Health – The 2015 Tour
Whether Health is performing at the coolest festivals or the most iconic theaters, the band brings one of the very best shows in the L.A. noise scene today. Their latest tour will be taking them to Trees in Dallas, Stereo Glasgow, Heaven in London, The Crofoot Ballroom in Pontiac, and more! Don't miss out on your chance to see some of the most talented L.A. hipsters on the planet! Get your tickets today.
Rooted in the D.I.Y. noise community centered around The Smell, an art space in downtown L.A., Health composed indie math rock with asymmetrical basslines, squealing guitars, tribal drums, and a homemade microphone/guitar pedal dubbed a Zoothorn. As a quartet helmed by Jacob Duzsik, the group played its first gig after practicing for six months together, and began making a go of it in Los Angeles, performing ten-minute sets alongside like-minded local groups such as Mika Miko, No Age, and Ex Models. After a slot at SXSW and a few tours, they went back to home base and began recording their album debut at The Smell. Capturing the echoing brick acoustics with old-school microphones, Health employed a distinctive style of concise and aggressive songs and was issued in 2007 through Lovepump Records. Later, they began touring with their friends Crystal Castles, a hard-hitting electronic duo who had earlier collaborated on a 7" with the group. Health also remixed Crystal Castles' track "Crimewave" that year. To return the favor, Crystal Castles added their work to a complete album of Health remixes, entitled //DISCO. In 2009, Health let loose its crunchy and muscular sophomore album, Get Color. Following in their own tradition, the tracks from this record were remixed for ::DISCO2 in 2010. Health would write the soundtrack for Max Payne 3 in 2012, which would be nominated for Best Song in a Game ("Tears") and Best Score in a Game that year at the Spike Video Game Awards. They would continue their exploration of video game music with "High Pressure Dave" in 2013, a track inspired by "High Pressure Days" by the Units that was featured in Grand Theft Auto V. The band would return to making new material with the single "New Coke" in 2015, which preceded the appearance of their third full-length album, Death Magic.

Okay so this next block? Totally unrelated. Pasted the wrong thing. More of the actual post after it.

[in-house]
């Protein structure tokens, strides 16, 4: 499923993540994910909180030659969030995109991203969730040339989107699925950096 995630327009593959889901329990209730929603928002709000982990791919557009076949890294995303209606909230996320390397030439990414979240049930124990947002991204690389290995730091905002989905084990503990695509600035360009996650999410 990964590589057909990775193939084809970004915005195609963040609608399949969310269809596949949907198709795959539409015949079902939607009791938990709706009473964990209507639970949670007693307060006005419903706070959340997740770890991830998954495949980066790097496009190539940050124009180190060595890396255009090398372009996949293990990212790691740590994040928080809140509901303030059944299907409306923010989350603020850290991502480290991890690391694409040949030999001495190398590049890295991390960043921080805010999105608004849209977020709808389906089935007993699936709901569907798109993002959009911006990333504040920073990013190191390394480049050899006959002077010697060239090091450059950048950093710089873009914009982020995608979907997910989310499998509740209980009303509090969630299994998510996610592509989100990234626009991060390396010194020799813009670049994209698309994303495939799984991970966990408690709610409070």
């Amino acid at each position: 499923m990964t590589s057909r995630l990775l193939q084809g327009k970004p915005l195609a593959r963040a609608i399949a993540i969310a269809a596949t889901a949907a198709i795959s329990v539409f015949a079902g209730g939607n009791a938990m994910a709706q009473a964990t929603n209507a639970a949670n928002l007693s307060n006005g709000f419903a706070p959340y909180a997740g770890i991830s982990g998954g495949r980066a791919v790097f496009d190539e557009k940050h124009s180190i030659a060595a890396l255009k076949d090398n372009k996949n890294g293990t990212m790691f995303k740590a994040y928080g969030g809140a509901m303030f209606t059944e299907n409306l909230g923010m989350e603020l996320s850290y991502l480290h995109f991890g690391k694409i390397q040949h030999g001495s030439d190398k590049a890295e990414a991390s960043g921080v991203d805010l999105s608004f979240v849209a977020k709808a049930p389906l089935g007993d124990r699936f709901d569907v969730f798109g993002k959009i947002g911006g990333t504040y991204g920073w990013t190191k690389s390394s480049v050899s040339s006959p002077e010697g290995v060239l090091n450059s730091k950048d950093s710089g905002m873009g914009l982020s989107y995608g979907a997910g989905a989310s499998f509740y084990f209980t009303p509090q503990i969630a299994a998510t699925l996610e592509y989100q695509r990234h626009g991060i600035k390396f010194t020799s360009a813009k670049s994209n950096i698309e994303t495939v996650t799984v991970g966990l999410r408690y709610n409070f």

With an equal affinity for abrasive noise, relentlessness, repetition, and minimalism, Health's 2007 eponymous debut begins with a faint drone that becomes audible ever so slowly, very likely an attempt to get listeners to turn up the volume in search of the song, then pummels the unwary over the head with a brutal blast of drums and keys. "Heaven" then dives into a tribal, volcano-worshipping groove full of wordless chants and mondo-distorto guitar that recalls the most primal moments of Liars. Before a modus operandi can be determined, however, the second track "Girl Attorney" thrashes around like a Tasmanian devil with rabies for the 36-second entirely of its no-wave skronk. Mix the components of this opening pair and you have the third track, "Triceratops", which might be the closest number to a traditionally structured song here, with a shifting time signature, rudimentary bass and guitar, atonal analog keys, chanted vocals, and an outro of layered feedback. The record keeps on for 28 minutes, comprised of 11 songs, combining equal parts This Heat's groovy absurdity, Trans Am's dishevelled Motorik, and Liars' Cro-Magnon conceptualism, packing it all into a spastic SoCal damaged-art blender set on crush.